The surge in price means, in 2011, the average Ghanaian will pay a higher price for the same portion of rice or for a loaf of bread or a bowl of porridge. The possibility exists that some sub-Saharan countries could run out of wheat for bread, and sugar.

Recently, some Sub-Saharan governments have increased tariffs as a way to deter food imports. This policy could lead to serious shortages and political instabilities. Imposing higher tariffs on food imports will limit the amount of food imported and consumers will eventually pay a higher price than before tariffs were raised.

The American Farm Bureau Federation (AFBF) has already predicted that the price of wheat could jump to over $9 per bushel on the Chicago Board of Trade. Already, US wheat exports are up about 35%. Some research organizations in Japan have forecasted below average rice and wheat harvests in India and Southeast Asia.

Sub-Saharan Africa should guard against higher food prices by finding ways to boost the commercialization and investments in food production. However, increasing tariffs on food imports are not a viable solution because increasing the level of food production usually takes long-term planning. Governments in the sub-region must reduce the level of tariffs and build buffer stocks. President Mills’ recent budget imposed new tariffs on importation of food items.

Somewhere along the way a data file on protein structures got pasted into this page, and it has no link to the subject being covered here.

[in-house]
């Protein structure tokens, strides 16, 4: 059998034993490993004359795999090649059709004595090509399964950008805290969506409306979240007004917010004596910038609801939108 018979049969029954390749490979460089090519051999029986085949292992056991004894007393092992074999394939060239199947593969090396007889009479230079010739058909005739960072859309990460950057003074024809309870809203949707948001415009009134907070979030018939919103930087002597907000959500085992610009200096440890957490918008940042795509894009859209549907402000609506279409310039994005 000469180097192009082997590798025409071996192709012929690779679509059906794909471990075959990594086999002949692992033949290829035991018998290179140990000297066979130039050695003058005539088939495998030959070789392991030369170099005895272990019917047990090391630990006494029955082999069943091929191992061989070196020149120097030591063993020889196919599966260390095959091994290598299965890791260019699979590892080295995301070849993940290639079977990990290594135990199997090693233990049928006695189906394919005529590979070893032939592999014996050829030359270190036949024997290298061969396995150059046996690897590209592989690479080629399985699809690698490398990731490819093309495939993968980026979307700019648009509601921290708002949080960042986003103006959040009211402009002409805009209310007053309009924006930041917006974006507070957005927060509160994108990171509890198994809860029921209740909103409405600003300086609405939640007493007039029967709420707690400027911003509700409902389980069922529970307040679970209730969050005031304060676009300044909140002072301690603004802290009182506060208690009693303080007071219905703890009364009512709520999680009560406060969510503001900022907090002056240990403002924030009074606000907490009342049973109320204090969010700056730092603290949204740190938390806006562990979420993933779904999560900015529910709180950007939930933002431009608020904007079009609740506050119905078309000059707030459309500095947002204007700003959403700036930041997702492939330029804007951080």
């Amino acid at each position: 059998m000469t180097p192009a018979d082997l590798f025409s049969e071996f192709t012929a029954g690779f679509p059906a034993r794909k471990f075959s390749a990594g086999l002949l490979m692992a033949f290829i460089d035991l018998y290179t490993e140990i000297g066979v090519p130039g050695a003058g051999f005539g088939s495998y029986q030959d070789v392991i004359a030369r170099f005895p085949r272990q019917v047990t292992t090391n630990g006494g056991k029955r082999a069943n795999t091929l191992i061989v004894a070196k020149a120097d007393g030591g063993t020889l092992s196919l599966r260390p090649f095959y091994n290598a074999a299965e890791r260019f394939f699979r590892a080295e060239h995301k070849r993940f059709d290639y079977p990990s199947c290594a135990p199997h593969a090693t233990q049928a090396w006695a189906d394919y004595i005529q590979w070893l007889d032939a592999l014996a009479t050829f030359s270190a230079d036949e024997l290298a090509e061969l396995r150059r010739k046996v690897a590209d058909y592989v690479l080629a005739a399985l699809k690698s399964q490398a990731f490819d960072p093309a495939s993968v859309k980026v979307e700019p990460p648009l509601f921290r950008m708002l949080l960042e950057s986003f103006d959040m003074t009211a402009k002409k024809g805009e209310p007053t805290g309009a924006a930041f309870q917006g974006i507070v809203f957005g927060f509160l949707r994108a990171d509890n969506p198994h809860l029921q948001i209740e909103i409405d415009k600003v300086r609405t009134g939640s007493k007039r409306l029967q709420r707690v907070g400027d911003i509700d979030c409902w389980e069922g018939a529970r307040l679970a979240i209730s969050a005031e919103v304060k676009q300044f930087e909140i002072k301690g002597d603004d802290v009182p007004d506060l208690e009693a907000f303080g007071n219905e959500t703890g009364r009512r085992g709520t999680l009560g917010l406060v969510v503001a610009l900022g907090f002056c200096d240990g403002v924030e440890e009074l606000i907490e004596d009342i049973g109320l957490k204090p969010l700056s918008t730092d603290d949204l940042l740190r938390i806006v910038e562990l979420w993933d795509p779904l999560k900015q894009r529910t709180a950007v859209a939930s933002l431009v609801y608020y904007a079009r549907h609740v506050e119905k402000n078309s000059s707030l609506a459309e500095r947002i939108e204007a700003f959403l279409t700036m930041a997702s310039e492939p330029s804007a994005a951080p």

Most Sub-Saharan countries putatively project better food production figures than can be actually achieved. This leaves consumers in the region to face food shortages and higher than normal prices. Ghana’s food import bill could be higher than the foreign exchange generated from the sale of crude oil, in 2011. As the prices of agricultural commodities go up, more foreign exchange will be needed to support the same level of food imports, and Ghana’s foreign reserves will dwindle.

A way to boost food production would be to aggressively invest in commercial farming, and pursue modernization of agriculture. Ghana’s Millennium Challenge Account offered a program to commercialize agriculture, but commercialization would probably be difficult unless it is supported by a program for farmers to effectively merchandise commodities. As governments invest in machinery and equipment with the hope to boost food production, farmers, traders and the private investors must have a transparent system of buying and selling commodities. The Government of Ghana could provide the seed capital for a centralized cash grain marketing system across the sub-region. This will attract investments in agriculture. The grain merchandising system will lay a foundation for trading cash grain basis, which would link farmers, transportation owners and buyers on a common trading platform. This linkage of all participants in the agriculture value chain is called a centralized grain cash market.